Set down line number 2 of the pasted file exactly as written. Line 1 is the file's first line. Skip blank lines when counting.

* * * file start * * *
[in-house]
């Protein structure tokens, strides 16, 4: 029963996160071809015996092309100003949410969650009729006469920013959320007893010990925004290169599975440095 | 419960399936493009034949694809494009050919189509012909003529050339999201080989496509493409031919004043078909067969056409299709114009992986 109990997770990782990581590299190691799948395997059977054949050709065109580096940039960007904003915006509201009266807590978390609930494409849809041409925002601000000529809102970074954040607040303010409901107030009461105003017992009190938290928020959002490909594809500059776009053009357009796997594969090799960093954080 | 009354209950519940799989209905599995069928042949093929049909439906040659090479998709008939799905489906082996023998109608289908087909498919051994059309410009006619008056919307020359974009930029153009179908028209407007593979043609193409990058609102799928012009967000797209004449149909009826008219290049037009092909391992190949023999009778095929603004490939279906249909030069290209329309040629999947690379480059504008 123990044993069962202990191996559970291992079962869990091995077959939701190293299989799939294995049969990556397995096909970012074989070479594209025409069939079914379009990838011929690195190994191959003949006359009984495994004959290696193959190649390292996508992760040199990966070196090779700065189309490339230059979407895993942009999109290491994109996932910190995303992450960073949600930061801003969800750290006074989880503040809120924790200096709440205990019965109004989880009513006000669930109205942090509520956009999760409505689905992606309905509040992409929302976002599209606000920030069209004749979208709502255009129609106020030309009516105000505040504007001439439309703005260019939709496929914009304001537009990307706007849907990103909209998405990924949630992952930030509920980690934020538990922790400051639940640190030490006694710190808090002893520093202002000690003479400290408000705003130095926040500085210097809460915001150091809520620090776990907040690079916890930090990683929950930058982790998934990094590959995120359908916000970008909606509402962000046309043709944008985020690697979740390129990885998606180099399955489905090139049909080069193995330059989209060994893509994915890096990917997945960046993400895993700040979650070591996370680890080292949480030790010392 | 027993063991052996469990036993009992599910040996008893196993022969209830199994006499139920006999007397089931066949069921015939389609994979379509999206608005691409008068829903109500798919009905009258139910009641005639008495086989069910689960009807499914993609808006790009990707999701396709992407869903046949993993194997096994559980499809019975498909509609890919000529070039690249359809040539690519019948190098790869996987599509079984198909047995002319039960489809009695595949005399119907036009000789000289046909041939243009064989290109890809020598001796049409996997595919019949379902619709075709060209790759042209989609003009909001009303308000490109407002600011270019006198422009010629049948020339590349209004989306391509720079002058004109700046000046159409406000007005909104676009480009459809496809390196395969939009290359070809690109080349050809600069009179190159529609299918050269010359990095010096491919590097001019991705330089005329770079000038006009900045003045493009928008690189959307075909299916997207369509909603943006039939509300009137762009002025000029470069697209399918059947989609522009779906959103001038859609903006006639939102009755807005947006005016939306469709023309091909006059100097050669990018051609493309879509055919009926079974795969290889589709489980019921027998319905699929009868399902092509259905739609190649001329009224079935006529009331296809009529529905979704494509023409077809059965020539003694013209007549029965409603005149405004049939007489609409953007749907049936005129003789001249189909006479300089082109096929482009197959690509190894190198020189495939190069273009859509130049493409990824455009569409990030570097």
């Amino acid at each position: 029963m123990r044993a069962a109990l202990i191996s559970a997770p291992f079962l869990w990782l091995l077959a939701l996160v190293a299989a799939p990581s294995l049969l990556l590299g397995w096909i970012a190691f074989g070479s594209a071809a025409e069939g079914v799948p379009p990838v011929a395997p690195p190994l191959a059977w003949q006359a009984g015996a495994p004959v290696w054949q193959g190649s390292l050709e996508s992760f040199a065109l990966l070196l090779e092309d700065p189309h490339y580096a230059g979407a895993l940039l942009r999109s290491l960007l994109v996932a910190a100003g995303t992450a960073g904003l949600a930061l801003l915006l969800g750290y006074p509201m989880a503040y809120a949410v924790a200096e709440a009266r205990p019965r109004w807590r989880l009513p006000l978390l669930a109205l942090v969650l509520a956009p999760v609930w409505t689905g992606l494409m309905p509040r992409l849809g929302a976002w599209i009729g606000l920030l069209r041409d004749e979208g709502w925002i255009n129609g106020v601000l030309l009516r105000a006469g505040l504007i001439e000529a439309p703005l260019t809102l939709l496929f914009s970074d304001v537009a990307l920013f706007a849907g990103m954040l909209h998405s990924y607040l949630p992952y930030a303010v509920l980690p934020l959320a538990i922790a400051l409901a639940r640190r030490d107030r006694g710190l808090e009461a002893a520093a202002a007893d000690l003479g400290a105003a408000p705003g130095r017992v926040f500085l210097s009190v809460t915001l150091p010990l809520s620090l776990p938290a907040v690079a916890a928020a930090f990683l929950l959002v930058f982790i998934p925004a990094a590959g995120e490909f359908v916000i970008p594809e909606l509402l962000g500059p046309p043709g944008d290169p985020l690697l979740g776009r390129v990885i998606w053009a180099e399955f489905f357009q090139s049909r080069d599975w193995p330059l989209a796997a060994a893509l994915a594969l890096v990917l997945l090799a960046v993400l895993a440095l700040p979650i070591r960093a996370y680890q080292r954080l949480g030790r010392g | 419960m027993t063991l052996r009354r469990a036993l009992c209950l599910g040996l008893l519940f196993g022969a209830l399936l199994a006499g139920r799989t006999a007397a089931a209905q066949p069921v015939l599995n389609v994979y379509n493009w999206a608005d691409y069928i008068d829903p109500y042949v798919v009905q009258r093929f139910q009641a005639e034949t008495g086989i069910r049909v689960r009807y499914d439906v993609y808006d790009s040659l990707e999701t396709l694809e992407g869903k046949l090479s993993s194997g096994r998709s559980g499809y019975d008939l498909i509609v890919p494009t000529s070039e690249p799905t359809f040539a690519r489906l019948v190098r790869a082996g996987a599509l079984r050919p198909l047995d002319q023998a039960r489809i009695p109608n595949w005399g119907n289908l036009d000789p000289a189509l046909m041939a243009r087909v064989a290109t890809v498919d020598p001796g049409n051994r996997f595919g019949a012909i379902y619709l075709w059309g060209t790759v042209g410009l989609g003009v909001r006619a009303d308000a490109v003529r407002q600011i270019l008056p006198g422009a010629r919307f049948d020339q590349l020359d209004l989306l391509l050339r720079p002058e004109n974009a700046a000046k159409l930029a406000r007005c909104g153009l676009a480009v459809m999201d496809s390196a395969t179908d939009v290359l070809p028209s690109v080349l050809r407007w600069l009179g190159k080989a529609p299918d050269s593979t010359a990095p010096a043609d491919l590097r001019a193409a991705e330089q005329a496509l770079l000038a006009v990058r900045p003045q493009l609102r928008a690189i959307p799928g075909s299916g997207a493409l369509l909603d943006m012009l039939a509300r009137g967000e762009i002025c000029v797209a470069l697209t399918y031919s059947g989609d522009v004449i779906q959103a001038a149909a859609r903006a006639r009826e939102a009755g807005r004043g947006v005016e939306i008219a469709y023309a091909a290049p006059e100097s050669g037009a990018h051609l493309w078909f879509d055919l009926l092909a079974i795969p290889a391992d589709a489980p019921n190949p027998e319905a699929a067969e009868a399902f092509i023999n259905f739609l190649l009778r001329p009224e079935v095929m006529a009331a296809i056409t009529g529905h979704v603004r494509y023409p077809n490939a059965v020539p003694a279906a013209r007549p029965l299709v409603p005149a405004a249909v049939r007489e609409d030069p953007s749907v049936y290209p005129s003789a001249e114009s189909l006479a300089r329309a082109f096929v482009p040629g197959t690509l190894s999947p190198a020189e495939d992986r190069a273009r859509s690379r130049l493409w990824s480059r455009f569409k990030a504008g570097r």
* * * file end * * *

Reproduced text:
């Protein structure tokens, strides 16, 4: 029963996160071809015996092309100003949410969650009729006469920013959320007893010990925004290169599975440095 | 419960399936493009034949694809494009050919189509012909003529050339999201080989496509493409031919004043078909067969056409299709114009992986 109990997770990782990581590299190691799948395997059977054949050709065109580096940039960007904003915006509201009266807590978390609930494409849809041409925002601000000529809102970074954040607040303010409901107030009461105003017992009190938290928020959002490909594809500059776009053009357009796997594969090799960093954080 | 009354209950519940799989209905599995069928042949093929049909439906040659090479998709008939799905489906082996023998109608289908087909498919051994059309410009006619008056919307020359974009930029153009179908028209407007593979043609193409990058609102799928012009967000797209004449149909009826008219290049037009092909391992190949023999009778095929603004490939279906249909030069290209329309040629999947690379480059504008 123990044993069962202990191996559970291992079962869990091995077959939701190293299989799939294995049969990556397995096909970012074989070479594209025409069939079914379009990838011929690195190994191959003949006359009984495994004959290696193959190649390292996508992760040199990966070196090779700065189309490339230059979407895993942009999109290491994109996932910190995303992450960073949600930061801003969800750290006074989880503040809120924790200096709440205990019965109004989880009513006000669930109205942090509520956009999760409505689905992606309905509040992409929302976002599209606000920030069209004749979208709502255009129609106020030309009516105000505040504007001439439309703005260019939709496929914009304001537009990307706007849907990103909209998405990924949630992952930030509920980690934020538990922790400051639940640190030490006694710190808090002893520093202002000690003479400290408000705003130095926040500085210097809460915001150091809520620090776990907040690079916890930090990683929950930058982790998934990094590959995120359908916000970008909606509402962000046309043709944008985020690697979740390129990885998606180099399955489905090139049909080069193995330059989209060994893509994915890096990917997945960046993400895993700040979650070591996370680890080292949480030790010392 | 027993063991052996469990036993009992599910040996008893196993022969209830199994006499139920006999007397089931066949069921015939389609994979379509999206608005691409008068829903109500798919009905009258139910009641005639008495086989069910689960009807499914993609808006790009990707999701396709992407869903046949993993194997096994559980499809019975498909509609890919000529070039690249359809040539690519019948190098790869996987599509079984198909047995002319039960489809009695595949005399119907036009000789000289046909041939243009064989290109890809020598001796049409996997595919019949379902619709075709060209790759042209989609003009909001009303308000490109407002600011270019006198422009010629049948020339590349209004989306391509720079002058004109700046000046159409406000007005909104676009480009459809496809390196395969939009290359070809690109080349050809600069009179190159529609299918050269010359990095010096491919590097001019991705330089005329770079000038006009900045003045493009928008690189959307075909299916997207369509909603943006039939509300009137762009002025000029470069697209399918059947989609522009779906959103001038859609903006006639939102009755807005947006005016939306469709023309091909006059100097050669990018051609493309879509055919009926079974795969290889589709489980019921027998319905699929009868399902092509259905739609190649001329009224079935006529009331296809009529529905979704494509023409077809059965020539003694013209007549029965409603005149405004049939007489609409953007749907049936005129003789001249189909006479300089082109096929482009197959690509190894190198020189495939190069273009859509130049493409990824455009569409990030570097």